Africa’s nurses have cured their calling of Nightingale’s racist ...

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Africa’s nurses have cured their calling of Nightingale’s racist legacy

They have adapted colonial methods to meet local needs, making their Covid-19 fight far more effective

The Conversation

This year marks the 200th anniversary of Florence Nightingale’s birth. It’s therefore understandable that it’s being marked as the year of the nurse and midwife (https://www.who.int/campaigns/year-of-the-nurse-and-the-midwife-2020).

Nightingale is best known (https://www.britannica.com/biography/Florence-Nightingale) for her pioneering spirit and fearless approach to changing atrocious conditions and improving health-care service delivery. These qualities still characterise the attitudes and habits of nurses around the world. They are often the only front-line health-care workers caring for people, whether they are vulnerable and living in poor and isolated settings or well-off in rich parts of the world.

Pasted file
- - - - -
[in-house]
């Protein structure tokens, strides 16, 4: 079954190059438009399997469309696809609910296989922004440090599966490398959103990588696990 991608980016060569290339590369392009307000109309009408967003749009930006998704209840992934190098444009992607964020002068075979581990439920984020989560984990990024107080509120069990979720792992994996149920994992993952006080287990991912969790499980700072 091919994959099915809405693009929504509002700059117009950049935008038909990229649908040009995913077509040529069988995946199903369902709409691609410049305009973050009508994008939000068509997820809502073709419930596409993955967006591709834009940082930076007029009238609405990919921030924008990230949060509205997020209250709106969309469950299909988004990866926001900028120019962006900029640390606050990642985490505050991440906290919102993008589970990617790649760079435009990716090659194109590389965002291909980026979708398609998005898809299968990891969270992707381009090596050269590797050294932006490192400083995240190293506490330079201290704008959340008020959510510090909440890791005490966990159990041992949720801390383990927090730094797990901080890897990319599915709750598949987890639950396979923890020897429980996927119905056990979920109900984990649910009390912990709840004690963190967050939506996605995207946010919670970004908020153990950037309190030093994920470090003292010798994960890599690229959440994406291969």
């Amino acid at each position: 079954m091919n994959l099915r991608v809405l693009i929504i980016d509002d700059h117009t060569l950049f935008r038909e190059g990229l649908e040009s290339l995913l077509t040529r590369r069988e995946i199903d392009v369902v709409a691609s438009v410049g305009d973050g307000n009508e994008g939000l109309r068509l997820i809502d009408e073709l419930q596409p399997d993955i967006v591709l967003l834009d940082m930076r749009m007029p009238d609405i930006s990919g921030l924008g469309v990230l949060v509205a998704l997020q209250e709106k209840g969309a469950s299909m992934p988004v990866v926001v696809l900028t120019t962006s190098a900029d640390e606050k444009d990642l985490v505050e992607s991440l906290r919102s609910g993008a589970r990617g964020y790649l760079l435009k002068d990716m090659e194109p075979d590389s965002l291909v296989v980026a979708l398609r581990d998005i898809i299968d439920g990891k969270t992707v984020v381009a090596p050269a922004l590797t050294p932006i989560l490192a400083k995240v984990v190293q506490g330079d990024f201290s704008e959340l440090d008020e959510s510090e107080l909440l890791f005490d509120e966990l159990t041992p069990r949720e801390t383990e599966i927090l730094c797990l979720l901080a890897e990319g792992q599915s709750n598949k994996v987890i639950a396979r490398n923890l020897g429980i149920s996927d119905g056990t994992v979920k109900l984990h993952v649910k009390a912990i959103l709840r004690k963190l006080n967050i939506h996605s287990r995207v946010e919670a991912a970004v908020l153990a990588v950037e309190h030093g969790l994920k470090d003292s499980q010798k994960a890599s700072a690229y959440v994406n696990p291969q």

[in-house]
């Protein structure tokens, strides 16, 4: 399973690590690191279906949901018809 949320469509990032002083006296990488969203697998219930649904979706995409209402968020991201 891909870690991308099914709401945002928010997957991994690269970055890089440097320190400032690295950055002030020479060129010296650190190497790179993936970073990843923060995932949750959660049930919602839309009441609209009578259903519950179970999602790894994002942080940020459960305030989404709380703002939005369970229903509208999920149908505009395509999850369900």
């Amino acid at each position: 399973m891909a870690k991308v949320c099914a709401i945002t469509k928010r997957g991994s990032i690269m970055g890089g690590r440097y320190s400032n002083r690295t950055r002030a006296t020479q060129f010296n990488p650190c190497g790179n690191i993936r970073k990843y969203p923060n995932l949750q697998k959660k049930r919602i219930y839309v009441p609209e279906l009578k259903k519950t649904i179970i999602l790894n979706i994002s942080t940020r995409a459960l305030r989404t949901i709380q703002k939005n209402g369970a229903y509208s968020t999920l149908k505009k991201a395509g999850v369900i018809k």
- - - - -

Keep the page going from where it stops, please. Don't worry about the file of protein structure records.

But Nightingale left two legacies. The other is less known...

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